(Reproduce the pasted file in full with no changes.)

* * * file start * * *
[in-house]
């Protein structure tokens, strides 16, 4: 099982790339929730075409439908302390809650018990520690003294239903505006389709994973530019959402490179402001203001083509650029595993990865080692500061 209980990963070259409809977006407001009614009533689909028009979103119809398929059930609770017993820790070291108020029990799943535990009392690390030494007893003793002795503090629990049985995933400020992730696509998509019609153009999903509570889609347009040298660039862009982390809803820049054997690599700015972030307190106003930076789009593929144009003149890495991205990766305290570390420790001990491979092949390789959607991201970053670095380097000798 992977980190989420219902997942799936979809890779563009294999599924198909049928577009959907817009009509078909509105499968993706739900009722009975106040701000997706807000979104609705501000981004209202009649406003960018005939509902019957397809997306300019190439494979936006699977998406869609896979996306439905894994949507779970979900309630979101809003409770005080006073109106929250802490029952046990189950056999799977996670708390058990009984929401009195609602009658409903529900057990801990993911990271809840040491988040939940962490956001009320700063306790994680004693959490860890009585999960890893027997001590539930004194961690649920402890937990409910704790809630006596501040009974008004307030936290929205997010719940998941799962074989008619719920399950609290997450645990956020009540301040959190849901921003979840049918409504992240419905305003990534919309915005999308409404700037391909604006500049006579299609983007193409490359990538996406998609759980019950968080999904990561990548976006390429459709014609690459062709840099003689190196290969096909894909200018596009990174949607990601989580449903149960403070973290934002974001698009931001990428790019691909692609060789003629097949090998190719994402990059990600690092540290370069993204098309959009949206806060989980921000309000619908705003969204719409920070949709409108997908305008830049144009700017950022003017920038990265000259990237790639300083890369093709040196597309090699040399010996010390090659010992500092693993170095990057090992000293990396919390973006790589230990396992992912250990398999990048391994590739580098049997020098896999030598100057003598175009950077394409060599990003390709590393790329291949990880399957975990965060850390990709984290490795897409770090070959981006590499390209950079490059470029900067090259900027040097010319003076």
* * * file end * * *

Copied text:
[in-house]
């Protein structure tokens, strides 16, 4: 099982790339929730075409439908302390809650018990520690003294239903505006389709994973530019959402490179402001203001083509650029595993990865080692500061 209980990963070259409809977006407001009614009533689909028009979103119809398929059930609770017993820790070291108020029990799943535990009392690390030494007893003793002795503090629990049985995933400020992730696509998509019609153009999903509570889609347009040298660039862009982390809803820049054997690599700015972030307190106003930076789009593929144009003149890495991205990766305290570390420790001990491979092949390789959607991201970053670095380097000798 992977980190989420219902997942799936979809890779563009294999599924198909049928577009959907817009009509078909509105499968993706739900009722009975106040701000997706807000979104609705501000981004209202009649406003960018005939509902019957397809997306300019190439494979936006699977998406869609896979996306439905894994949507779970979900309630979101809003409770005080006073109106929250802490029952046990189950056999799977996670708390058990009984929401009195609602009658409903529900057990801990993911990271809840040491988040939940962490956001009320700063306790994680004693959490860890009585999960890893027997001590539930004194961690649920402890937990409910704790809630006596501040009974008004307030936290929205997010719940998941799962074989008619719920399950609290997450645990956020009540301040959190849901921003979840049918409504992240419905305003990534919309915005999308409404700037391909604006500049006579299609983007193409490359990538996406998609759980019950968080999904990561990548976006390429459709014609690459062709840099003689190196290969096909894909200018596009990174949607990601989580449903149960403070973290934002974001698009931001990428790019691909692609060789003629097949090998190719994402990059990600690092540290370069993204098309959009949206806060989980921000309000619908705003969204719409920070949709409108997908305008830049144009700017950022003017920038990265000259990237790639300083890369093709040196597309090699040399010996010390090659010992500092693993170095990057090992000293990396919390973006790589230990396992992912250990398999990048391994590739580098049997020098896999030598100057003598175009950077394409060599990003390709590393790329291949990880399957975990965060850390990709984290490795897409770090070959981006590499390209950079490059470029900067090259900027040097010319003076």